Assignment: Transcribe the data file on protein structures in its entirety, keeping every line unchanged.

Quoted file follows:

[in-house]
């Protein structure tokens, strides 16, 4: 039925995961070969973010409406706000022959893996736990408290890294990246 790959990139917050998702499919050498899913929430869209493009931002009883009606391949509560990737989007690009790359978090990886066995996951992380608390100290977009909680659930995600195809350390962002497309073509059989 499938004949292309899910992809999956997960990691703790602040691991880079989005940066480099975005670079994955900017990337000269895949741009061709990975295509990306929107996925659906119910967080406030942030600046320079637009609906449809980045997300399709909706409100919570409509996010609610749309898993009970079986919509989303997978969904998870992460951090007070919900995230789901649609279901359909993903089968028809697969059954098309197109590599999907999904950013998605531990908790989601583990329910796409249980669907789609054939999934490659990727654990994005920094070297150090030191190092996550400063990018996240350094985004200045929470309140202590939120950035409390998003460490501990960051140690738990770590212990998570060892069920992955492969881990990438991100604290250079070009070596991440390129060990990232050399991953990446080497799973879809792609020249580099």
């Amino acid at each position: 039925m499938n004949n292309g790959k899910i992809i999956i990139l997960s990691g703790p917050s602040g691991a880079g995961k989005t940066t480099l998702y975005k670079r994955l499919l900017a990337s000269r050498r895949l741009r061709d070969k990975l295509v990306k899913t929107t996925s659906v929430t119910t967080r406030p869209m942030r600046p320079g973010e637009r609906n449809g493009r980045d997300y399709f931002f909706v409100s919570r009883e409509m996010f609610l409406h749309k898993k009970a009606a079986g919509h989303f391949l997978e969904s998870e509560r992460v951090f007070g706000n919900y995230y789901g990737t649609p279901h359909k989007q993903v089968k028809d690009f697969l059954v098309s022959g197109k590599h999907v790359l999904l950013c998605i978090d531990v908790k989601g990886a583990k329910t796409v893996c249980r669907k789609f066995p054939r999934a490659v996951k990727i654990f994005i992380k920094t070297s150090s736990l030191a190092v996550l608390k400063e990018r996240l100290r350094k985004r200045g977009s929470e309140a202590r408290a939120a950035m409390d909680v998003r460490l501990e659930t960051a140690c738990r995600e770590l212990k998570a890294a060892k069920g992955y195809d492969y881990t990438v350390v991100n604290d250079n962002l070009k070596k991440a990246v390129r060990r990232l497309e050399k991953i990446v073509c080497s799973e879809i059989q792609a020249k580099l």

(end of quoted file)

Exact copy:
[in-house]
């Protein structure tokens, strides 16, 4: 039925995961070969973010409406706000022959893996736990408290890294990246 790959990139917050998702499919050498899913929430869209493009931002009883009606391949509560990737989007690009790359978090990886066995996951992380608390100290977009909680659930995600195809350390962002497309073509059989 499938004949292309899910992809999956997960990691703790602040691991880079989005940066480099975005670079994955900017990337000269895949741009061709990975295509990306929107996925659906119910967080406030942030600046320079637009609906449809980045997300399709909706409100919570409509996010609610749309898993009970079986919509989303997978969904998870992460951090007070919900995230789901649609279901359909993903089968028809697969059954098309197109590599999907999904950013998605531990908790989601583990329910796409249980669907789609054939999934490659990727654990994005920094070297150090030191190092996550400063990018996240350094985004200045929470309140202590939120950035409390998003460490501990960051140690738990770590212990998570060892069920992955492969881990990438991100604290250079070009070596991440390129060990990232050399991953990446080497799973879809792609020249580099």
């Amino acid at each position: 039925m499938n004949n292309g790959k899910i992809i999956i990139l997960s990691g703790p917050s602040g691991a880079g995961k989005t940066t480099l998702y975005k670079r994955l499919l900017a990337s000269r050498r895949l741009r061709d070969k990975l295509v990306k899913t929107t996925s659906v929430t119910t967080r406030p869209m942030r600046p320079g973010e637009r609906n449809g493009r980045d997300y399709f931002f909706v409100s919570r009883e409509m996010f609610l409406h749309k898993k009970a009606a079986g919509h989303f391949l997978e969904s998870e509560r992460v951090f007070g706000n919900y995230y789901g990737t649609p279901h359909k989007q993903v089968k028809d690009f697969l059954v098309s022959g197109k590599h999907v790359l999904l950013c998605i978090d531990v908790k989601g990886a583990k329910t796409v893996c249980r669907k789609f066995p054939r999934a490659v996951k990727i654990f994005i992380k920094t070297s150090s736990l030191a190092v996550l608390k400063e990018r996240l100290r350094k985004r200045g977009s929470e309140a202590r408290a939120a950035m409390d909680v998003r460490l501990e659930t960051a140690c738990r995600e770590l212990k998570a890294a060892k069920g992955y195809d492969y881990t990438v350390v991100n604290d250079n962002l070009k070596k991440a990246v390129r060990r990232l497309e050399k991953i990446v073509c080497s799973e879809i059989q792609a020249k580099l």